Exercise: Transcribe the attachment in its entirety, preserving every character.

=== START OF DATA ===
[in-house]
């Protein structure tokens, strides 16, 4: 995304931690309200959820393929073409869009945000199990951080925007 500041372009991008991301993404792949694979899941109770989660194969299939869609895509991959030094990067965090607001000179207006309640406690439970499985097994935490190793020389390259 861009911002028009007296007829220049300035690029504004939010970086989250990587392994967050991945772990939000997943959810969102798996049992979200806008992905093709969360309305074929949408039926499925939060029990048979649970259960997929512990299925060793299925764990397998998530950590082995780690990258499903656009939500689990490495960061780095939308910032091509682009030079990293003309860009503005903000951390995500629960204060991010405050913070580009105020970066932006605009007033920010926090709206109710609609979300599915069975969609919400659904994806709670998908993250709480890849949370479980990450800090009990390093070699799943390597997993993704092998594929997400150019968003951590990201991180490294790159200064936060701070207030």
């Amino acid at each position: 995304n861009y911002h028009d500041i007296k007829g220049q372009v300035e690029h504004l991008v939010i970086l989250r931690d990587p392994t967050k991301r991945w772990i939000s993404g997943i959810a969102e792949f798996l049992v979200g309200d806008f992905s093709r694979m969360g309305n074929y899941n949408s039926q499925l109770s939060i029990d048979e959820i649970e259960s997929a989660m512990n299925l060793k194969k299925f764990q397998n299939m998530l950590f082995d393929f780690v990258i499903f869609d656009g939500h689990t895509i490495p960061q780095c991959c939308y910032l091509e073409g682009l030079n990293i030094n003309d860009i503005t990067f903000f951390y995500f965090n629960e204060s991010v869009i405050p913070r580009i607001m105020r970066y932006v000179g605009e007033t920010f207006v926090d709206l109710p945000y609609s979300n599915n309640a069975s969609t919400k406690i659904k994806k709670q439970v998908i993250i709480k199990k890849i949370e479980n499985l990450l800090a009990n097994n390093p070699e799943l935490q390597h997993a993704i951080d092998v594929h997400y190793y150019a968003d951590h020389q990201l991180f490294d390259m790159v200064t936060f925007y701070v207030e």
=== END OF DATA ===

[in-house]
């Protein structure tokens, strides 16, 4: 995304931690309200959820393929073409869009945000199990951080925007 500041372009991008991301993404792949694979899941109770989660194969299939869609895509991959030094990067965090607001000179207006309640406690439970499985097994935490190793020389390259 861009911002028009007296007829220049300035690029504004939010970086989250990587392994967050991945772990939000997943959810969102798996049992979200806008992905093709969360309305074929949408039926499925939060029990048979649970259960997929512990299925060793299925764990397998998530950590082995780690990258499903656009939500689990490495960061780095939308910032091509682009030079990293003309860009503005903000951390995500629960204060991010405050913070580009105020970066932006605009007033920010926090709206109710609609979300599915069975969609919400659904994806709670998908993250709480890849949370479980990450800090009990390093070699799943390597997993993704092998594929997400150019968003951590990201991180490294790159200064936060701070207030």
């Amino acid at each position: 995304n861009y911002h028009d500041i007296k007829g220049q372009v300035e690029h504004l991008v939010i970086l989250r931690d990587p392994t967050k991301r991945w772990i939000s993404g997943i959810a969102e792949f798996l049992v979200g309200d806008f992905s093709r694979m969360g309305n074929y899941n949408s039926q499925l109770s939060i029990d048979e959820i649970e259960s997929a989660m512990n299925l060793k194969k299925f764990q397998n299939m998530l950590f082995d393929f780690v990258i499903f869609d656009g939500h689990t895509i490495p960061q780095c991959c939308y910032l091509e073409g682009l030079n990293i030094n003309d860009i503005t990067f903000f951390y995500f965090n629960e204060s991010v869009i405050p913070r580009i607001m105020r970066y932006v000179g605009e007033t920010f207006v926090d709206l109710p945000y609609s979300n599915n309640a069975s969609t919400k406690i659904k994806k709670q439970v998908i993250i709480k199990k890849i949370e479980n499985l990450l800090a009990n097994n390093p070699e799943l935490q390597h997993a993704i951080d092998v594929h997400y190793y150019a968003d951590h020389q990201l991180f490294d390259m790159v200064t936060f925007y701070v207030e």